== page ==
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Egyptians seeking to build a new future after the rule of Hosni Mubarak hope to draw on, as well as correct, the flaws in the country's longstanding constitutional tradition. In the days since a military council took power from Mubarak, the country's political opposition has been quick to articulate its demands in the language of dry legal texts and procedures.
The current constitution was first enacted in 1971 and amended several times in the years afterward, but its precursors date back to a century before. Egypt's first constitutional effort came in 1882, when an assembly approved a basic law to govern its relationship with the cabinet. In 1923, when the country gained its independence from the British Empire, a second and more comprehensive document was written to combine, however uneasily, a parliamentary system with a monarchy.
When the 1923 constitution was scrapped in the wake of a 1952 military coup, Egypt's legal scholars set to work designing a republican constitution based on liberal and democratic values. Their work was shelved in 1954, however, by the country's new military rulers, who issued instead a series of documents to serve their own ideological and institutional needs. These new rules delivered the Egyptian polity into the hands of a one-party system in which all power rested with Gamal Abdel Nasser, Egypt's president until his death in 1970.
In 1971, Egypt received a new constitution, which would prove to be a more complicated and long-lived document. When Anwar al-Sadat succeeded Nasser, he found himself with rivals in various institutions, such as in the sole political party and the security apparatus. At the same time, he looked to recalibrate the regime's ideology, moving gently away from socialism and toward religion. Both problems, he realized, could be addressed with a new constitution. Sadat convened a large and remarkably diverse committee: feminists, Islamic legal scholars, liberals, socialists, nationalists, and representatives of the Christian church were all represented. On the whole, the group moved in the direction Sadat wanted: weakening the party, nominally strengthening legal institutions, and promising Egyptians a move away from the harshest aspects of Nasserist authoritarianism.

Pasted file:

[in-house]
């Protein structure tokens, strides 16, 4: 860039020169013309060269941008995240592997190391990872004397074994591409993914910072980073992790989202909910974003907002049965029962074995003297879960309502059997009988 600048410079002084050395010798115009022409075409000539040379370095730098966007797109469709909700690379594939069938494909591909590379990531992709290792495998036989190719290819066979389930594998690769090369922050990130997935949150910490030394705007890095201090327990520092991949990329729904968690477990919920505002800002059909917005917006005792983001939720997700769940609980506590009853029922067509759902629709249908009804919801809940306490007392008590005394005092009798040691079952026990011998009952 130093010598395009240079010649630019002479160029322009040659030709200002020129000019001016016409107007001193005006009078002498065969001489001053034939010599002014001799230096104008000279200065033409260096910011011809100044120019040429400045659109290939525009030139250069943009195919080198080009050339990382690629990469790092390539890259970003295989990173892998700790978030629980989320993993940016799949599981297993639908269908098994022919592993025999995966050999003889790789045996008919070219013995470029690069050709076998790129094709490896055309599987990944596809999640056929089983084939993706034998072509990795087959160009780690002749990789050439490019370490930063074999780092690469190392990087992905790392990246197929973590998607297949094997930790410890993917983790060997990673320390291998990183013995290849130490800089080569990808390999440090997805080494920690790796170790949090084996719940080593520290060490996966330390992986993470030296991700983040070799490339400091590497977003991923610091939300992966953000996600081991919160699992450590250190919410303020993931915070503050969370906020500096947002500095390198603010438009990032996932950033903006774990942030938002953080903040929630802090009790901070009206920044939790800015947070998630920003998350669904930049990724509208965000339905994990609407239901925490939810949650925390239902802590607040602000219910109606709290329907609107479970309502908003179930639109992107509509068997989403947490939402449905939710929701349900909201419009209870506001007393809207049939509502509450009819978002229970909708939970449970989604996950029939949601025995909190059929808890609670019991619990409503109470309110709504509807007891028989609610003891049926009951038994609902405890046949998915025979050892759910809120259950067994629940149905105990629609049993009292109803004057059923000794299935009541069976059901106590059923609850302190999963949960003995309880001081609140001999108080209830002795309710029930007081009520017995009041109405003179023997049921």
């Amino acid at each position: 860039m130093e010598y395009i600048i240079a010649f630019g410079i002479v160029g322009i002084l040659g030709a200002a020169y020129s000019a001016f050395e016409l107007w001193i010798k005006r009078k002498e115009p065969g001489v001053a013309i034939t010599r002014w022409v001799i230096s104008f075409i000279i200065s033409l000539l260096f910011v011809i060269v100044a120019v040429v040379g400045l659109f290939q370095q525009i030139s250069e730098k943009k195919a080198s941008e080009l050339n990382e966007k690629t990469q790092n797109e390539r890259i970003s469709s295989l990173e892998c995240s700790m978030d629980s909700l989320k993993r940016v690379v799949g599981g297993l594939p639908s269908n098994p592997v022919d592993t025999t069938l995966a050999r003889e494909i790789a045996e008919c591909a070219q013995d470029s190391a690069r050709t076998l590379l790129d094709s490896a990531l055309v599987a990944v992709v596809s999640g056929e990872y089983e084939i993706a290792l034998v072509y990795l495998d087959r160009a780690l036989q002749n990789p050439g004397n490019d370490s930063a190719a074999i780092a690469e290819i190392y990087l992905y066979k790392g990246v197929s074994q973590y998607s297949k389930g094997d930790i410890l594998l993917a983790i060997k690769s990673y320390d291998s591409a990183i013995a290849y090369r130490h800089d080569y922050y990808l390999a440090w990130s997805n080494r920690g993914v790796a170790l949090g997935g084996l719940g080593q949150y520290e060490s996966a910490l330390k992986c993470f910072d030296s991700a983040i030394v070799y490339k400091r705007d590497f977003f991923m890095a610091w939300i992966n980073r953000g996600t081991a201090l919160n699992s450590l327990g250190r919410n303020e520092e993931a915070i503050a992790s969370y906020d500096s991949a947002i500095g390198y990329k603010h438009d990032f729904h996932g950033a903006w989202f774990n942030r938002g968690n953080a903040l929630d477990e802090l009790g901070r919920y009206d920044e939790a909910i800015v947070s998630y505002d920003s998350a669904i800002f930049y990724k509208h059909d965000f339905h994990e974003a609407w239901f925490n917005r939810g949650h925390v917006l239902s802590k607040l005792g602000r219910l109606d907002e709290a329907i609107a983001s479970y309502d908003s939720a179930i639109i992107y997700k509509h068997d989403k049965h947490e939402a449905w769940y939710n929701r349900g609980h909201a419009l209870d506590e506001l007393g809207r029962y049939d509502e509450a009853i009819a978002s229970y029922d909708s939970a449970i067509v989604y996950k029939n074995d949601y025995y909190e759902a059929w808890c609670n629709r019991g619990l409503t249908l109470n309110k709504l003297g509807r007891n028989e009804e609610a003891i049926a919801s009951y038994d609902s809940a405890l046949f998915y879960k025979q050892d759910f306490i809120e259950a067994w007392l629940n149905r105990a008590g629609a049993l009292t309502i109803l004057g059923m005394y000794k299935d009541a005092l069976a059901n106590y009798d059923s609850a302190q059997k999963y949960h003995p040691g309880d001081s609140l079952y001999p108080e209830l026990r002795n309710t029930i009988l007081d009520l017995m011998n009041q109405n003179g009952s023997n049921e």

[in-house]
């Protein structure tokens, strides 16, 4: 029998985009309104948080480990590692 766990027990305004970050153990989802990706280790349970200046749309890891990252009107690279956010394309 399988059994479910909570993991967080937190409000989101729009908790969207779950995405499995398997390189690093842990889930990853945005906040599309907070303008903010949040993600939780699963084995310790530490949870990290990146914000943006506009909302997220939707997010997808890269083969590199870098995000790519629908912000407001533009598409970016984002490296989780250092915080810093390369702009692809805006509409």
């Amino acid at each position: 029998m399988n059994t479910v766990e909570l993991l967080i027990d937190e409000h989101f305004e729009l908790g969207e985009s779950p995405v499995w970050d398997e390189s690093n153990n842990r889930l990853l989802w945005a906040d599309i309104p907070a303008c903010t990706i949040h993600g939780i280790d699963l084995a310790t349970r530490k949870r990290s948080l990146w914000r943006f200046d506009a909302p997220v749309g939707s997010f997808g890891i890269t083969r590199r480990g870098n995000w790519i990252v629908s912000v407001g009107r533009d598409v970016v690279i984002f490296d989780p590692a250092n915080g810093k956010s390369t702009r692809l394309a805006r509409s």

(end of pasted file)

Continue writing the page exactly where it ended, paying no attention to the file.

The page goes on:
The result was a document that promised a little bit to everybody -- but everything to the president. The constitution contained guarantees for individual freedoms, democratic procedures, and judicial independence. It made nods toward socialism and Islam. But for every commitment, there was also a trap door; for every liberty, there was a loophole that ultimately did little to rein in the power of the president or the country's determined security apparatus.
Over the next four decades, Egypt's presidents tinkered with the text. Sadat took further steps against socialism and made greater concessions to Islam; he dismantled the single-party system and replaced it with a nominally pluralistic political order in which the party of the president -- today's collapsing National Democratic Party -- enjoyed a dominant role. For every step forward, there was a step back: after the single party that had controlled the press was disbanded, authority was handed, in 1980, to a new state press council.
Mubarak left the constitution alone for most of his presidency, arguing that Egypt needed stability rather than further ideological and institutional gyrations. But Egypt did change in some gradual ways, sometimes toward liberalism. Mubarak widened the limited party pluralism allowed by Sadat; he permitted an opposition press to grow in the 1980s and an independent press to flourish in the 2000s.